Later that morning the clouds dissipated and we had a very nice day hike with the entire group to the end of Lean-To. On our return from this hike, the trip took a drastic change. A sudden storm came in and most everyone headed for their tents. Ian, Holly, and I found comfy shelter under an overhang to watch the rain which was getting heavier. We watched as pour-overs began spewing over the opposite rim. Ian decided to move into the Mega-mid to change into pants. Then it was like someone above turned on a spigot, a very large, violent spigot. It turned out we placed our tent where a pour-over from 300 feet above us entered Lean-To. Hundreds of gallons of water dumped into the canyon six feet in front of the tent. This is why there were so many stones scattered about here-- evidence of flooding, not lack of flooding. We were screaming at Ian to get the hell out of there and find shelter. He futily tried to keep the tent up by holding on to the center pole, but soon the fabric became a catch for all that water and Ian was soon standing tentless, holding a corner of sodden nylon in the deluge. I ran out to him and we were able to gather our packs and sleeping bags before they washed away, but the tent was now useless.
We now gazed in amazement at the trickle that once ran through our campsite. It had become a raging torrent, heavy and fast enough that walking across it was no longer an option. Now our camp was split--the girl's tent on our side, and three tents on the other. We scrambled up and downstream looking for crossing options. We could have leapt from rock to rock in a few places, but it was too daunting for some of our students. We hunkered down as it continued to rain and Lean-To's trickle became a heavy river. It rained solidly for the next twelve hours. We moved all the tents to higher ground, and Ian and I bivied beneath a dripping boulder.
Day 5: I didn't sleep much. I was watching the clouds, hoping for the appearance of stars that would signal the end of the rain. Instead, I noticed that the clouds were coming from the east and south. Completely backwards of regular weather patterns. Not a good sign. Luckily, the rain did let up about 5 a.m. and Lean-To river was suddenly crossable. We woke everyone up, packed hurriedly, and started back down the trail. We soon realized how lucky we were because not soon after we passed the large pour-over the rain began once more, only heavier. We hiked for the next two hours in that heavy down-pour, watching every crack, crevice, and canyon rim pulse with flowing water. We were surrounded by 800 foot waterfalls and brand new streams hastily eroding away the desert around us.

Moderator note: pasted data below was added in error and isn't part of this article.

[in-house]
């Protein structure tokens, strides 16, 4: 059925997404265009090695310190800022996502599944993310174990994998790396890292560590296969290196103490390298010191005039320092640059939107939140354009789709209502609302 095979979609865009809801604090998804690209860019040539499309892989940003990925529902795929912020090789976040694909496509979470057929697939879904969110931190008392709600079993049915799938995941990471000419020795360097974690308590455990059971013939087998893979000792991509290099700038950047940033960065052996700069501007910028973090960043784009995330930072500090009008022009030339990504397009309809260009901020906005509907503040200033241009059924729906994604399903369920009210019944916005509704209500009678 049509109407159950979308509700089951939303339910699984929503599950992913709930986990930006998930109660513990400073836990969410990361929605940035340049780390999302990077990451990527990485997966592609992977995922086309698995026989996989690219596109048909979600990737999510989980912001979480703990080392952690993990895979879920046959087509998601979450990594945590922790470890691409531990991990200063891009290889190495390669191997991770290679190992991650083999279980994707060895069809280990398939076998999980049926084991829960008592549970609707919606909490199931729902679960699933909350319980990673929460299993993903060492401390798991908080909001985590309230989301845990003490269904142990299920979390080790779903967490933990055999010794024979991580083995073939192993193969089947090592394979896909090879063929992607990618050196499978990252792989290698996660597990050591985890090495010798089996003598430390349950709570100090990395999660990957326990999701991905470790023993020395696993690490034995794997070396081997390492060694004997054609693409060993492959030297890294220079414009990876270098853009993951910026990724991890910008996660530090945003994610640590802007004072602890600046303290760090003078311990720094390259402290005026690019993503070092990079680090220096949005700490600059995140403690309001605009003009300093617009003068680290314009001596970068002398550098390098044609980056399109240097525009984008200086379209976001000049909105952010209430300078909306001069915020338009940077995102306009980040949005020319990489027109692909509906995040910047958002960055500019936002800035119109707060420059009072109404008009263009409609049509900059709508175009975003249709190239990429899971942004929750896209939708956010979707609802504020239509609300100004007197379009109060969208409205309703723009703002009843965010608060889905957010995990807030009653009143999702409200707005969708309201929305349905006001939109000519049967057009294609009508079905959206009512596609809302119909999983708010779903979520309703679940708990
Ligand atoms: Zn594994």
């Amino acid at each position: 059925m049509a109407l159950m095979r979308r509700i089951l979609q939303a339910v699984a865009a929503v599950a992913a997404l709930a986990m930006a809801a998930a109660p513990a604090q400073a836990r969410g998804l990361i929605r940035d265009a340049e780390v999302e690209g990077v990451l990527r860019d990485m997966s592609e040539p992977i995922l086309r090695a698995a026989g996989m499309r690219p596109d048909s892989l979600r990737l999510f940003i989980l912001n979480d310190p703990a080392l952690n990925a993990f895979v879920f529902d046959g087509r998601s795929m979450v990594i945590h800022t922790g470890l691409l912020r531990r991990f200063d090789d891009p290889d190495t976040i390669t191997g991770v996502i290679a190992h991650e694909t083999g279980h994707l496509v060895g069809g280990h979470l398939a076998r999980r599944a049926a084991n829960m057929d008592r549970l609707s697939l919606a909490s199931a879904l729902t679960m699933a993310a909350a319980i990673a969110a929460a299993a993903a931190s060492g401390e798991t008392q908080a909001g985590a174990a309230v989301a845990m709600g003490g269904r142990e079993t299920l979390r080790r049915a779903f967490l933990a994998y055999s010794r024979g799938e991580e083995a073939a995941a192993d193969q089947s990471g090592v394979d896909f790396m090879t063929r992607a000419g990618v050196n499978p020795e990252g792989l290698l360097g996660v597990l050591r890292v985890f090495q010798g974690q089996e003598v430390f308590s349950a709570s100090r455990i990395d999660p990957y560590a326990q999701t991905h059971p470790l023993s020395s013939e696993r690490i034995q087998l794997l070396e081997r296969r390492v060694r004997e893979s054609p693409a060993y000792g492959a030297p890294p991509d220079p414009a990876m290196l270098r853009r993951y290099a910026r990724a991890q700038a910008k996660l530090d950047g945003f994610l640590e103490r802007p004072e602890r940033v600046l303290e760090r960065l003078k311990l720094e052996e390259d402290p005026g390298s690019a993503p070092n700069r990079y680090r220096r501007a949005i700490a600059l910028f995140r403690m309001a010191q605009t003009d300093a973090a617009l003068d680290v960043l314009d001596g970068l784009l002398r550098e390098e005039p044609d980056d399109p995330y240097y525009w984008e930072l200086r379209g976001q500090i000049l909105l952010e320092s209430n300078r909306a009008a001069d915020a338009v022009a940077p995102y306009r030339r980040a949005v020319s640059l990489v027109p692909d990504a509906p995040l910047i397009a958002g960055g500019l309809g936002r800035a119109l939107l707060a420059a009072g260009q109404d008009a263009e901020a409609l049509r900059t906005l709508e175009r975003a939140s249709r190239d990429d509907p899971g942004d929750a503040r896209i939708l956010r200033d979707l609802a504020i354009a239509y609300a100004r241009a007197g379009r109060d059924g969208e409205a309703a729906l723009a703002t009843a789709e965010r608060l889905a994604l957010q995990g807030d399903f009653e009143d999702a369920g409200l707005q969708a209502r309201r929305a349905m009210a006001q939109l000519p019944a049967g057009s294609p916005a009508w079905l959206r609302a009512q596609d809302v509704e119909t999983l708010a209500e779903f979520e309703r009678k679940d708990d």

We reached the bottom of Dark Canyon heading for our previous campsite and realized we wouldn't be crossing that day or night. The stream that once came up to our knees was raging. It was now a milk-chocolate color and flowing at an unimaginable speed. It was also obvious that it was still rising. Our campsite from a few nights back was now under water.
We were all wet, cold, and tired and we paused for minute under an overhang a mere two feet above the flood waters. This made me nervous. I knew the overhang was itself formed by flooding and that we were in a bad spot if the flood surged. Ian, however, was awestruck by the flood, couldn't tear himself away from it, and our students were happy to be in the first dry spot in hours. I watched as the water grew higher and after five minutes I lost my composure. "We're all moving. Now!" Ian looked at me, told me to calm down, assured me we were safe. "Fuck that. Let's go." And with that we all moved. I was the bad guy, forcing everyone back out into the rain. We found a camp site high above the flood zone and watched as the water rose about six feet within ten minutes. The overhang we sought shelter under was soon become deeper as the water burmed through it chiseling away sandstone. Crytobiotic soil that we had once used as a marker of safe ground due to its 100 year growth pattern was soon immersed and washed away.
Once the kids were in dry tents, tensions calmed. We then turned our focus on the flood. By evening the flood waters were perhaps 40-50 yards across and 15 feet deep. We watched cottonwoods fight the torrent. I was astounded at their tenacity, discovering later that their root systems can reach hundreds of feet into the soil and rock. Some lost lost the battle, their deep root systems unable to challenge the boulders and logs of other trees that had also lost, their branches and bark immediately stripped clean. And then there was the boulders. I wish I could adequately describe the sound of the boulders beneath the water crashing along the bottom. Dull, heavy, hollow thuds rolling past us toward the Colorado undoubtedly gouging out the river bottom.
The next morning the flood had subsided enough to make a tricky crossing across the river and hike up Sundance Trail and out of Dark Canyon. The road in had taken a beating, but we were fortunate enough that it was no longer muddy after a day of long-awaited Utah sunshine. I had written in my journal that first night that teenagers were hard to place in awe. But the strength of the storm and flood that we witnessed left it's mark on each one of us. The desert is a powerful place and we are truly small in it's presence.